My mother lived so much of the year for many years by herself at the beach until she starting having seziures and had to come back home that I'm not sure how connected they ever have been until now in their old age. There's not really much she can actually do since he is in a wheel chair, but companionship in an otherwise empty house would count for something although the depakote keeps her so knocked out.

The PT people have commented to me that my mother is rather pampered and likes to almost be begged to putting forth some effort. She is not a very good patient in that regaurd.

I think at this point, I would like the doctor to play the heavy while I encourage her to get out of that bed so that she's not so bored and can attend things that the nursing home activity director puts on every day.
(0)
Report

I think I'd start telling her that she's being selfish. If she's so worried about her husband, then why is she not working on getting back home to help him? Maybe if she starts thinking about him, she'll get herself motivated for a change. She needs something to look forward to, and taking care of the man she married decades ago should do the trick right? Tell her to stop with the pity party, and start strengthening her muscles so she can be with him again. Sometimes I think people have to get a little mad to get motivated.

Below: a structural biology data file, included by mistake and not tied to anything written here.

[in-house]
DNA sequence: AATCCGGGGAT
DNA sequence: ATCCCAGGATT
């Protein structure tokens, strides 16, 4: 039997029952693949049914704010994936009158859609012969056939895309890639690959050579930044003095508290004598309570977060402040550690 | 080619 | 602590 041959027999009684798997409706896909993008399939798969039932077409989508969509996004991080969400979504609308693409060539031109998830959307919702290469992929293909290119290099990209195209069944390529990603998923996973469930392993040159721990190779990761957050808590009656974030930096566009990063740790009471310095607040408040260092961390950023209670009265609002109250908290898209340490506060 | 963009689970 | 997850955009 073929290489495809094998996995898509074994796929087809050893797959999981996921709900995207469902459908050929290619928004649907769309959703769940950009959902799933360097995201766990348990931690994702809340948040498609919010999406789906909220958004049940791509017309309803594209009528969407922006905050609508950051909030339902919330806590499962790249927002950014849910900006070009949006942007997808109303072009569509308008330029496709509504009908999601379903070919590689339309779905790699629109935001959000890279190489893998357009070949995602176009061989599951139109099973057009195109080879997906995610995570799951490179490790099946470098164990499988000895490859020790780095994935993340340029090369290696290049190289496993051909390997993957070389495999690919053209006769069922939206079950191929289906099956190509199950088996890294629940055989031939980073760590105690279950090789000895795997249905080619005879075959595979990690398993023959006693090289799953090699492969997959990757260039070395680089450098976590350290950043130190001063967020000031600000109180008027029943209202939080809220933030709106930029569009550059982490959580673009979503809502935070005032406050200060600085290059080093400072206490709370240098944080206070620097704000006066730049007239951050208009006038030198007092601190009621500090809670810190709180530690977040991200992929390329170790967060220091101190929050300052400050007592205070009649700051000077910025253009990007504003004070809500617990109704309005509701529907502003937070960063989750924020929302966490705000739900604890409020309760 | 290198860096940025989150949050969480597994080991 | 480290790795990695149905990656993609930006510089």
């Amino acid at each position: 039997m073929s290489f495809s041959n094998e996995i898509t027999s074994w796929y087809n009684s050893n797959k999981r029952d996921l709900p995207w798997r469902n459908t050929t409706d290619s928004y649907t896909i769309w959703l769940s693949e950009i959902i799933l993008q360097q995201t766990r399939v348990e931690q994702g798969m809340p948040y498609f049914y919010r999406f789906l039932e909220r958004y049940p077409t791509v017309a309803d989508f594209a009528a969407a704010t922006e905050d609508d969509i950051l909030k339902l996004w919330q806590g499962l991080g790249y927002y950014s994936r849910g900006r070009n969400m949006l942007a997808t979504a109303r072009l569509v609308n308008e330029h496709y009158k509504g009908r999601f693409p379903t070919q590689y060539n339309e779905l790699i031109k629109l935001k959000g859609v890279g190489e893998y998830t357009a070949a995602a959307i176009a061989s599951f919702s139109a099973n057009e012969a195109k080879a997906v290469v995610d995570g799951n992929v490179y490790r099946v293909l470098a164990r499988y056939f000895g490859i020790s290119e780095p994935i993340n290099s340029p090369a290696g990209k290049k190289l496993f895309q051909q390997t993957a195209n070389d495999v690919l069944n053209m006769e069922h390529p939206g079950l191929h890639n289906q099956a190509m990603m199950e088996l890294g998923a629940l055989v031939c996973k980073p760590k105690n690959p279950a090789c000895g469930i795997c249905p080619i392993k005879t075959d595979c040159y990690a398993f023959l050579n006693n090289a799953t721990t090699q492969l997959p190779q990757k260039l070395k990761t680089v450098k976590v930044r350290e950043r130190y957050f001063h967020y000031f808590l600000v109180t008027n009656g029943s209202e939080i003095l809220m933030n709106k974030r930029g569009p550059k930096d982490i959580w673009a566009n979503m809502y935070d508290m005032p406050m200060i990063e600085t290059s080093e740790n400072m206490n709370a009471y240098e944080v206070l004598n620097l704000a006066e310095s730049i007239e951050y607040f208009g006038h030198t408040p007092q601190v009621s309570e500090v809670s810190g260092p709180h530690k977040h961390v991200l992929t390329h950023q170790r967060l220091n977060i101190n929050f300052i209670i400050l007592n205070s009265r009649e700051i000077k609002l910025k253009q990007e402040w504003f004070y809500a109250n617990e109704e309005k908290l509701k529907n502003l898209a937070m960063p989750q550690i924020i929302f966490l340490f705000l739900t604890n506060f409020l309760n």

Good luck.
(0)
Report

Sir Crowe,

I can understand how those from our parent's generation may not be adept or interested in using the internet, computers, and all the new technology. I believe that's where we come in. I have read several of AlzCaregiver's blog posts, complete with pictures, of her mother enjoying her daughter's efforts. She is such an inspiration to me, and I have been so encouraged by all she's done. I especially like the one she did about the ballet, and her mom clearly like it as well, as you can see in the pictures. She shares links with it on this site in some of her posts.

I would like to try some of those things with my dad. In fact, she mailed me a wonderful CD of music to help my dad with his Alzheimer's. I have a laptop that I can take along with me on visits to his nursing home.